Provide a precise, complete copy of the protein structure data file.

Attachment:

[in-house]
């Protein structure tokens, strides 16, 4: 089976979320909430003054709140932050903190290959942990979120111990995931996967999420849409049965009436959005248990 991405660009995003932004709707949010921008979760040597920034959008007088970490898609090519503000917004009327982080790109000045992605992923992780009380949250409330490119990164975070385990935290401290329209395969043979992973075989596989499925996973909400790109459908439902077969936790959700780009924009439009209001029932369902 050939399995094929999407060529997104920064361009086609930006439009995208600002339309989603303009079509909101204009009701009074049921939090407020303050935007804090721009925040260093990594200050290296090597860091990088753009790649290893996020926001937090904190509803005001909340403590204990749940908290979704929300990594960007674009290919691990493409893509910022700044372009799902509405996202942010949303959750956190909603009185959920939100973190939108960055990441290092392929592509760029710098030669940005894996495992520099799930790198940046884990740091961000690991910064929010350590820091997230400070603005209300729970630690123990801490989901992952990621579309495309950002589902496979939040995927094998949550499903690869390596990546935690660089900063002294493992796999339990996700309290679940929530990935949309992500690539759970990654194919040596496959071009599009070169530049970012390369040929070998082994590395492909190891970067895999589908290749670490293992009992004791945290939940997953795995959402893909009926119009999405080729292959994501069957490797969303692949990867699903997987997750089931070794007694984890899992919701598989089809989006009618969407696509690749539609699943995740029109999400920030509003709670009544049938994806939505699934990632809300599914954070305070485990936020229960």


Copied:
[in-house]
């Protein structure tokens, strides 16, 4: 089976979320909430003054709140932050903190290959942990979120111990995931996967999420849409049965009436959005248990 991405660009995003932004709707949010921008979760040597920034959008007088970490898609090519503000917004009327982080790109000045992605992923992780009380949250409330490119990164975070385990935290401290329209395969043979992973075989596989499925996973909400790109459908439902077969936790959700780009924009439009209001029932369902 050939399995094929999407060529997104920064361009086609930006439009995208600002339309989603303009079509909101204009009701009074049921939090407020303050935007804090721009925040260093990594200050290296090597860091990088753009790649290893996020926001937090904190509803005001909340403590204990749940908290979704929300990594960007674009290919691990493409893509910022700044372009799902509405996202942010949303959750956190909603009185959920939100973190939108960055990441290092392929592509760029710098030669940005894996495992520099799930790198940046884990740091961000690991910064929010350590820091997230400070603005209300729970630690123990801490989901992952990621579309495309950002589902496979939040995927094998949550499903690869390596990546935690660089900063002294493992796999339990996700309290679940929530990935949309992500690539759970990654194919040596496959071009599009070169530049970012390369040929070998082994590395492909190891970067895999589908290749670490293992009992004791945290939940997953795995959402893909009926119009999405080729292959994501069957490797969303692949990867699903997987997750089931070794007694984890899992919701598989089809989006009618969407696509690749539609699943995740029109999400920030509003709670009544049938994806939505699934990632809300599914954070305070485990936020229960």